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Trapped in a cave

Sept 12,2018
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President Moon Jae-in speaks about an “inclusive state” agenda in a strategic meeting at the Blue House on Sept. 6. [YONHAP]
Yang Young-yu
The author is an editorial writer of the Joongang Ilbo.

President Moon Jae-in, a persuasive orator, was powerful in an opening address at a recent meeting, proclaiming an “inclusive state” agenda. “Not a single person must be discriminated against in a society in which everyone should be better off. A state must be responsible for the lifetime of each citizen,” he said.

But is such a utopia possible?

Moon’s agenda is not being executed a whim. Moon has long brooded on these ideas. When he ran for president last year, he formed a committee to research the very idea of establishing an inclusive state. Seong Gyeong-ryung, a social science professor from Hallym University, headed the committee. The former policy chief for President Roh Moo-hyun defined an inclusive state as one that pursues growth for all through a closely knit web of employment, economy, welfare, and education policies based on the principles of engagement, innovation and flexibility. Public participation is essential to govern inclusively, he stressed.

An inclusive state is not a proven theory of governance. It is more of a political or emotional slogan. The concept came under the spotlight recently as governments around the world battled with the common challenge of widening inequalities from globalization. The idea was championed in the 2012 book “Why Nations Fail,” co-authored by MIT professor Daron Acemoglu and Harvard University professor James Robinson. They claimed that nations thrive when they develop “inclusive” political and economic institutions or fail if those institutions are “extractive” and restrict power and opportunities to a few.

The idea has been embraced by Korea to increase jobs, ease disparities in the labor market, enhance social benefits and enable free education and balanced growth across the nation. So, is everyone buying the idea? To canteen owners and factory workers in an industrial park in Incheon, it is pure political humbug, mere wordplay from people in high places who have no idea what it’s like living at the bottom.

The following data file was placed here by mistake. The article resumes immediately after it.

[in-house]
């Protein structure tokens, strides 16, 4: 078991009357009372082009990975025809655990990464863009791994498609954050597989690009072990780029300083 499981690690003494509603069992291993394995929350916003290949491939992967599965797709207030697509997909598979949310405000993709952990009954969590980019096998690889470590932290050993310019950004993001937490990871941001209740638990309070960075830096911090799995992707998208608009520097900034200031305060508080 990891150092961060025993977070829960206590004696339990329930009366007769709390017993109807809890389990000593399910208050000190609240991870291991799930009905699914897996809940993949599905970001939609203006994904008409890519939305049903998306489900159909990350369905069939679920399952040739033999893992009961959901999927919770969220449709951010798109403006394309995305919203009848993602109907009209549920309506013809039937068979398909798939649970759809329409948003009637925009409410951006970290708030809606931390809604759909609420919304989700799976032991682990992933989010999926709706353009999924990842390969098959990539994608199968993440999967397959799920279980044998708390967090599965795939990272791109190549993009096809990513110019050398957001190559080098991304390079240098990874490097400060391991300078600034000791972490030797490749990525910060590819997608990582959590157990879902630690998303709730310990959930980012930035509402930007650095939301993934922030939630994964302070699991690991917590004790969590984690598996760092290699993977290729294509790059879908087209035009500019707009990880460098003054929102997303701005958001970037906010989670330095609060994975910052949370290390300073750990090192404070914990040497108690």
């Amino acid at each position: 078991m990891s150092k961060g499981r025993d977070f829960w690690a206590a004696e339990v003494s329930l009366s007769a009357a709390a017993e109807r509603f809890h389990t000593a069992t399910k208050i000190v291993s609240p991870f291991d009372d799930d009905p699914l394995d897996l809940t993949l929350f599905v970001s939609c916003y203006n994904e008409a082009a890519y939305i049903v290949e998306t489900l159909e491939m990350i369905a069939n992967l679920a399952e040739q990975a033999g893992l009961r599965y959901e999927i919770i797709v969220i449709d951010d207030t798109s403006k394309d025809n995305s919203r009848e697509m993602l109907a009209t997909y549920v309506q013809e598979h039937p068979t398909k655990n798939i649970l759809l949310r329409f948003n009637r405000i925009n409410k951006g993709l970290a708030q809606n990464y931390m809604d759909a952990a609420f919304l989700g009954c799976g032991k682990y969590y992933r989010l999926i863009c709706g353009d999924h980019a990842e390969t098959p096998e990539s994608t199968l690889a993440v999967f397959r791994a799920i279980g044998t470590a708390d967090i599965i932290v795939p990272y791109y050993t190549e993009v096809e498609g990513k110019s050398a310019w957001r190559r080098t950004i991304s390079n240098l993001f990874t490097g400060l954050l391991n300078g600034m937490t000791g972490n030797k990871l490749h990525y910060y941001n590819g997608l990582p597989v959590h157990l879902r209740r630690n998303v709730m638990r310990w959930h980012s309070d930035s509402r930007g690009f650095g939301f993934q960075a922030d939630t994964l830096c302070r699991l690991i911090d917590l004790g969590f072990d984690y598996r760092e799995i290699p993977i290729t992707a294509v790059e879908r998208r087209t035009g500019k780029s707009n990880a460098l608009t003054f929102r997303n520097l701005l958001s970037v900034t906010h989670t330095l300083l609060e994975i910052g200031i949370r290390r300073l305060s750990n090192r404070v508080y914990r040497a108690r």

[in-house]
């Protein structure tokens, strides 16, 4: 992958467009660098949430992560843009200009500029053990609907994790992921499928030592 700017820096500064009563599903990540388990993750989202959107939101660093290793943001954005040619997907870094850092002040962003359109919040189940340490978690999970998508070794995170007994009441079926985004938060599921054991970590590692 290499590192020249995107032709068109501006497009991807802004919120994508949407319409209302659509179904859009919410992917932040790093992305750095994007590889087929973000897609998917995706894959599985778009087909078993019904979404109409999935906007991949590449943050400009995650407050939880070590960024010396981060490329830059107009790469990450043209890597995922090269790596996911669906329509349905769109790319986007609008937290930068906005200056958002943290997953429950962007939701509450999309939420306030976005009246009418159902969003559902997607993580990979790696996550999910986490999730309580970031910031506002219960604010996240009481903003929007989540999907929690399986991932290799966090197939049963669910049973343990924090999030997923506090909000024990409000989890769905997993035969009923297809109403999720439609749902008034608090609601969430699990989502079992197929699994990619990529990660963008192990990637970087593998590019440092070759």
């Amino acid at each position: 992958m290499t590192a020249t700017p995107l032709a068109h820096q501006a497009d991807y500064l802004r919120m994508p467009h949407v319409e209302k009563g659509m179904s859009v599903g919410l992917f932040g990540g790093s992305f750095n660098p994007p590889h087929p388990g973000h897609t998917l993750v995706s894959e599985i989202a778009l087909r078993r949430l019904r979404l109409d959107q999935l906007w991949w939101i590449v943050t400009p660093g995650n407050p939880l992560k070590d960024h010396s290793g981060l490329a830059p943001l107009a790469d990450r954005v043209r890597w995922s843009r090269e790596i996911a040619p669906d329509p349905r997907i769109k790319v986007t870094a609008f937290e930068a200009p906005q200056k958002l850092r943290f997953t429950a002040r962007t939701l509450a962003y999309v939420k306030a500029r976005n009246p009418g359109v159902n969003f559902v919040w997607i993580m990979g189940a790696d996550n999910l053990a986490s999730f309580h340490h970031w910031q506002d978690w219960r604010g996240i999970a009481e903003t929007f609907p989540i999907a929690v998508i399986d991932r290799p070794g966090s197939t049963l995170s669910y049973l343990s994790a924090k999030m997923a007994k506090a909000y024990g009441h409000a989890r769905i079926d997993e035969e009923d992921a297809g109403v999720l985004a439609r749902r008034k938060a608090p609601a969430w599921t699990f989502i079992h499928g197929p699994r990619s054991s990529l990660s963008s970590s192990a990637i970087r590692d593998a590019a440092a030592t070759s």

The economy is struggling. “Business has been halved,” said a restaurant owner. “Last year I used to sell 400 meals a day. This year, 200 is the best I can do.”

The president’s policy chief, Jang Ha-sung, said he too was startled at the pace of the increase in the minimum wage for this year, 16.4 percent. But he doesn’t admit how bad the jump in the minimum wage has been for restaurants and many other areas of the economy. Factories have closed due to the hike in labor cost and the shortened workweek. Income polarization only deepened. The supply chain of major industries like automaking survived, but small workshops or foundries could not. One blue-collar worker in his 50s said four out of 10 employees at his workplace had to quit. He frets he could be next. The paradox is that Moon’s income-led growth policy has been cruel to the poor.

Yet the government does not want to change, convinced that virtuous intentions will prevail in the end. But the question is sustainability. Venezuela and Argentina have gone broke. Once one of the richest countries, Venezuela ran out of money after years of generous spending to increase wages and welfare benefits. Argentina’s expensive doubling of pension recipients to 8 million pushed the nation into bankruptcy.

They are object lessons on the ramifications of welfare profligacy. The government proposes a record budget of 471 trillion won ($418 billion) for next year, of which 34.5 percent is earmarked for welfare spending. Even as job conditions have worsened to crisis levels despite the government’s spending of 54 trillion won, it plans to pour 24 trillion won more to create jobs next year. The spending will translate into 31 trillion won in deficit in the fiscal balance for three years from 2020. Is this how an inclusive state and income-led growth works?

The Blue House and ruling party are trapped in a cave. They see the world through a narrow opening. There is a much bigger world outside. Factory workers, shopkeepers and self-employed are screaming at the experiment in economics.

The public can’t understand why the government is so obsessed with certain terms like inclusive growth. They have never really believed in income-led growth. Now they are being ushered toward a so-called “inclusive future.” The powers that be may be dreaming of holding onto power for decades. To remove the doubts, they must get out of their cave, engage talents across the board, and pay heed to voices from the real world. That’s the kind of inclusiveness Korea needs now.

JoongAng Ilbo, Sept. 11,Page 30